Exp Neurobiol.  2020 Oct;29(5):376-388. 10.5607/en20040.

Impaired Hand Dexterity Function in a Non-human Primate Model with Chronic Parkinson’s Disease

  • 1National Primate Research Center, Korea Research Institute of Bioscience and Biotechnology (KRIBB), Cheongju 28116, Korea
  • 2School of Life Sciences, BK21 Plus KNU Creative BioResearch Group, Kyungpook National University, Daegu 41566, Korea
  • 3Department of Functional Genomics, KRIBB School of Bioscience, Korea University of Science and Technology, Daejeon 34113, Korea
  • 4School of Biological Sciences, Seoul National University, Seoul 08826, 5 Primate Resource Center, KRIBB, Jeongeup 56216, Korea
  • 5Primate Resource Center, KRIBB, Jeongeup 56216, Korea
  • 6Futuristic Animal Resource & Research Center, KRIBB, Cheongju 28116, Korea
  • 7Brain Engineering Convergence Research Center, Daegu Gyeongbuk Institute of Science & Technology (DGIST), Daegu 42988, Korea
  • 8Department of Information and Communication Engineering, DGIST, Daegu 42988, Korea


ymptoms of Parkinson’s disease (PD) caused by loss of dopaminergic neurons are accompanied by movement disorders, including tremors, rigidity, bradykinesia, and akinesia. Non-human primate (NHP) models with PD play an essential role in the analysis of PD pathophysiology and behavior symptoms. As impairments of hand dexterity function can affect activities of daily living in patients with PD, research on hand dexterity function in NHP models with chronic PD is essential. Traditional rating scales previously used in the evaluation of animal spontaneous behavior were insufficient due to factors related to subjectivity and passivity. Thus, experimentally designed applications for an appropriate apparatus are necessary. In this study, we aimed to longitudinally assess hand dexterity function using hand dexterity task (HDT) in NHP-PD models. To validate this assessment, we analyzed the alteration in Parkinsonian tremor signs and the functionality of presynaptic dopaminergic neuron using positron emission tomography imaging of dopamine transporters in these models. In addition, a significant inverse correlation between HDT and DAT level was identified, but no local bias was found. The correlation with intention tremor signs was lower than the resting tremor. In conclusion, the evaluation of HDT may reflect behavioral symptoms of NHP-PD models. Furthermore, HDT was effectively used to experimentally distinguish intention tremors from other tremors.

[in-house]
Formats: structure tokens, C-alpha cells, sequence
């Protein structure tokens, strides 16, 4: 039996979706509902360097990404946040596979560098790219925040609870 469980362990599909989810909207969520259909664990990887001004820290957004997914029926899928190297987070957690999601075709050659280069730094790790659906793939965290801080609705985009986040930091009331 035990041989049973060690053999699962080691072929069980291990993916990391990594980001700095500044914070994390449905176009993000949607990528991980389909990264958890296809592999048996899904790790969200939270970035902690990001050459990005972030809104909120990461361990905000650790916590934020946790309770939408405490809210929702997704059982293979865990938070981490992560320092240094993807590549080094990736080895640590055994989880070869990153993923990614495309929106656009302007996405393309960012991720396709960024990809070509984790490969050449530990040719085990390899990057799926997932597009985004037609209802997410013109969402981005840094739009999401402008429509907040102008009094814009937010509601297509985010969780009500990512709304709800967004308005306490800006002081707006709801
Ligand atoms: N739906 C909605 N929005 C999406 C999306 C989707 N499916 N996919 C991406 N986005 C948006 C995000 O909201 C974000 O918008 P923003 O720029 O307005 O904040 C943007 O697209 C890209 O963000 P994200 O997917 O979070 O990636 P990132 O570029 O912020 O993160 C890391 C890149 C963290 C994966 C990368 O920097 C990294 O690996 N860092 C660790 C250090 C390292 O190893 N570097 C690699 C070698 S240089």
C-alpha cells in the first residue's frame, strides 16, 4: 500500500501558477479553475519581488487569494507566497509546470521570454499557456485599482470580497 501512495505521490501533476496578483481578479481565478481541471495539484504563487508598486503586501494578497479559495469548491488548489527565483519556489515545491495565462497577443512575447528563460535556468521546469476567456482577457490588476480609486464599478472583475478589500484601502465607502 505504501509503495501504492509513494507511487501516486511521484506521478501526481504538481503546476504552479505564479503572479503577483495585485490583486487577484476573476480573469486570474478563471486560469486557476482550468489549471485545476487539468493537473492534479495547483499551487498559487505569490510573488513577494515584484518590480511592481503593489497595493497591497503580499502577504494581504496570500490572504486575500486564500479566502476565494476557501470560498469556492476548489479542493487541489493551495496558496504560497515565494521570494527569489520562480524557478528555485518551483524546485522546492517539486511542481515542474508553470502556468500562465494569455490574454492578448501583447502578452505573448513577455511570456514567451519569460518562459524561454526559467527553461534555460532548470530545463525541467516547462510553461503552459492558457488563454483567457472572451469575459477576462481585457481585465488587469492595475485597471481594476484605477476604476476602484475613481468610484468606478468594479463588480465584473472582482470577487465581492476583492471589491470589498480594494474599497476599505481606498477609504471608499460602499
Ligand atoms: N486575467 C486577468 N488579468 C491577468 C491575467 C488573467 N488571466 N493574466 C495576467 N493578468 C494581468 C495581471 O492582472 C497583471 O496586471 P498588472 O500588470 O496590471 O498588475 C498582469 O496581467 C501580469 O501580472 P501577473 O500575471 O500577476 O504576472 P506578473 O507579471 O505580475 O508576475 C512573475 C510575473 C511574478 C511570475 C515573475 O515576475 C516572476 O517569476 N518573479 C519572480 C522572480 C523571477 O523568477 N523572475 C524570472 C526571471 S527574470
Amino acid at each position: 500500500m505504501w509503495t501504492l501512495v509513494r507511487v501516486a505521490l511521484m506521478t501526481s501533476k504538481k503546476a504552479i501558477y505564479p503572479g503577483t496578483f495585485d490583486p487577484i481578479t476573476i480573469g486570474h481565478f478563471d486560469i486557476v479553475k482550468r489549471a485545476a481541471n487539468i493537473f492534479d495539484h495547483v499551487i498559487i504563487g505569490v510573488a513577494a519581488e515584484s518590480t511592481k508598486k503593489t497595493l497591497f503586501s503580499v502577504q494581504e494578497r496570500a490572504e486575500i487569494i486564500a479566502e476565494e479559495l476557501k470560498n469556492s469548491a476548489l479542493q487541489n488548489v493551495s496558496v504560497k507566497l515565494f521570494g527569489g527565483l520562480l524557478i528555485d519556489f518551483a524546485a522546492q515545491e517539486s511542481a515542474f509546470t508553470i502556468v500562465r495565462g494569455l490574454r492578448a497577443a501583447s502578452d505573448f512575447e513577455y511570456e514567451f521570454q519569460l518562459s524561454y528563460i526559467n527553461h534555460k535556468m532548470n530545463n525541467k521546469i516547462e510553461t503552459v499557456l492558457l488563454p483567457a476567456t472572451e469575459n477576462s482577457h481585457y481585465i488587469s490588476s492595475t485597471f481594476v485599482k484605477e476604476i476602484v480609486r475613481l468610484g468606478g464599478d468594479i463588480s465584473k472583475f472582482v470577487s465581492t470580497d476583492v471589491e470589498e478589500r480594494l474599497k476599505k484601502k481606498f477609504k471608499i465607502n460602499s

Parkinson's disease; Non-human primate; Hand dexterity function; Hand dexterity task; Tremor
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